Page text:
While links between intimate-partner violence (IPV) and HIV risk have been established, less is known about violence perpetrated by people other than intimate partners. In addition, much of the research on IPV has been conducted with adults, while relatively little is known about violence experienced by adolescent girls and young women (AGYW). We examined experiences of sexual violence and associated sexual and mental health among AGYW in Kenya and Zambia.
Using cross-sectional surveys with women aged 15–24 years, we assessed experience of partner sexual violence among respondents who reported a boyfriend/husband in the last 12 months (Kenya N = 597; Zambia N = 426) and non-partner sexual violence among all respondents (Kenya N = 1778; Zambia N = 1915). We conducted logistic regression analyses to examine experiences of sexual violence and health outcomes.
Sexual violence from intimate partners over the last year was reported by 19.1 percent of AGYW respondents in Kenya and 22.2 percent in Zambia; sexual violence from non-partners was reported by 21.4 percent in Kenya and 16.9 percent in Zambia. Experience of sexual violence was associated with negative health outcomes. Violence from non-partners was associated with increased odds of STI symptoms and increased levels of anxiety and depression. Results were similar for violence from partners, although only significant in Kenya. While sexual violence from a non-partner was associated with increased HIV risk perception, it was not associated when the violence was experienced from an intimate partner.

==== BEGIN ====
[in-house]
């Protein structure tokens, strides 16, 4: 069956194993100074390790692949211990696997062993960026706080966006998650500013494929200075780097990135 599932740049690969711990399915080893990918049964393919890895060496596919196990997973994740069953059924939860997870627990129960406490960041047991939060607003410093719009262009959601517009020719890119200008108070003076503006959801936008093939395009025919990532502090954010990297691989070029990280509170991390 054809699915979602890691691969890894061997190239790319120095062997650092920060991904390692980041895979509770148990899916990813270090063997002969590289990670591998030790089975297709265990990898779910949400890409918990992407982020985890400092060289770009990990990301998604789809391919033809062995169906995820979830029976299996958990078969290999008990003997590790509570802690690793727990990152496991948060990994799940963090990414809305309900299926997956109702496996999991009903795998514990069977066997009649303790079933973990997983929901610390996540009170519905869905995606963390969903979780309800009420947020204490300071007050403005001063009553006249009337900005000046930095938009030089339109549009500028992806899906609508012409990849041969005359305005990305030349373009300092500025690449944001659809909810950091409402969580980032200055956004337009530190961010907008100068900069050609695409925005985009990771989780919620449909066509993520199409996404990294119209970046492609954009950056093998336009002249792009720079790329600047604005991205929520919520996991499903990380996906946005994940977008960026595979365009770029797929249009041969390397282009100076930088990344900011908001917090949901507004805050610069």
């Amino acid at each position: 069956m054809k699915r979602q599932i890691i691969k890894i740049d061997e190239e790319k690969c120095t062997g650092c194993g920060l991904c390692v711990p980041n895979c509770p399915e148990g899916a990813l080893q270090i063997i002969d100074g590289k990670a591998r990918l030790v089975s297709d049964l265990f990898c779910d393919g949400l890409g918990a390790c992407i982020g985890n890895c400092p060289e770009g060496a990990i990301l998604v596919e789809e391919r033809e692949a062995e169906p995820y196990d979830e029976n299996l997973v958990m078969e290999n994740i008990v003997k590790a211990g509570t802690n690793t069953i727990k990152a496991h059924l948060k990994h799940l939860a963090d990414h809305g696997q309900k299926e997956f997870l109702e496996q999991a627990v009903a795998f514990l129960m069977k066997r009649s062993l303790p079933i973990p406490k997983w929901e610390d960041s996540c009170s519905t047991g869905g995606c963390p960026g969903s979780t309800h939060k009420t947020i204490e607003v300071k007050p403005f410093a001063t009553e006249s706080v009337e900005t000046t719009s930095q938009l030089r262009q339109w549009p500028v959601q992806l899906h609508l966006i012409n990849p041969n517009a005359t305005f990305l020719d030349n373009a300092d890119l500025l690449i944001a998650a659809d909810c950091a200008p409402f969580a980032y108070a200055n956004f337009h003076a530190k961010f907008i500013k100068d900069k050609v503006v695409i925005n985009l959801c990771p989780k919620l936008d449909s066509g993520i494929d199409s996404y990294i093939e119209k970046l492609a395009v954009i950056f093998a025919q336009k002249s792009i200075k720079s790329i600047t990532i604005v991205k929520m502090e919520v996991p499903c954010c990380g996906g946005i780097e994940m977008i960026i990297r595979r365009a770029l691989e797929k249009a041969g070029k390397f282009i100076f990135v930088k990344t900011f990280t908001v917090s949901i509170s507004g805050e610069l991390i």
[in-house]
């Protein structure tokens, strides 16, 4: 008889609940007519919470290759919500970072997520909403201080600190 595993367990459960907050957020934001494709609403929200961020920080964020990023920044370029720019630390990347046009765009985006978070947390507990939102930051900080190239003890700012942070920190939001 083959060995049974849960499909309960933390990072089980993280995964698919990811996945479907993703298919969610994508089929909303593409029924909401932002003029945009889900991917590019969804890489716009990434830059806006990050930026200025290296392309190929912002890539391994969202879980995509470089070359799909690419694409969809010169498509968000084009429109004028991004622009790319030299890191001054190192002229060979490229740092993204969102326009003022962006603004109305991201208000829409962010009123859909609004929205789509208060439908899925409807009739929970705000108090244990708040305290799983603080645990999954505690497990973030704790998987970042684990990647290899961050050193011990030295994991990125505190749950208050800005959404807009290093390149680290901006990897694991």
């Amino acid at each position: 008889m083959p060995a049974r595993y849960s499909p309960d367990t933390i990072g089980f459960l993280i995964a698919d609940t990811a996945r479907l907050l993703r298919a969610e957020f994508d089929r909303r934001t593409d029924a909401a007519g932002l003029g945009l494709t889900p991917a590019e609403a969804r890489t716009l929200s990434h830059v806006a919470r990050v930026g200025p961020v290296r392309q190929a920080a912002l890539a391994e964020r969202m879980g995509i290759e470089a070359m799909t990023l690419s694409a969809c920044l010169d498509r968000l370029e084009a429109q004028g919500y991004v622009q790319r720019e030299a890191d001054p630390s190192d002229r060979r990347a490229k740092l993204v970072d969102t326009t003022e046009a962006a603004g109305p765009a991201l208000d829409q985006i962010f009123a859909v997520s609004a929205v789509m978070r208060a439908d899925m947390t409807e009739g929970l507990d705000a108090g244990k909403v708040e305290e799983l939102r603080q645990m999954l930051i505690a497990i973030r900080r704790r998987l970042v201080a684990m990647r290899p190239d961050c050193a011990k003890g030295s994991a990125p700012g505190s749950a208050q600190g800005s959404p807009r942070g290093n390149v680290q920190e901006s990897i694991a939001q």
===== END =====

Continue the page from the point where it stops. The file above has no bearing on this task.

AGYW reported high levels of sexual violence from both intimate partners and non-partners. These experiences were associated with negative health outcomes, though there were some differences by country context. Strengthening sexual violence prevention programs, increasing sexual violence screening, and expanding the provision of post-violence care are needed to reduce intimate and non-partner violence and the effects of violence on AGYW.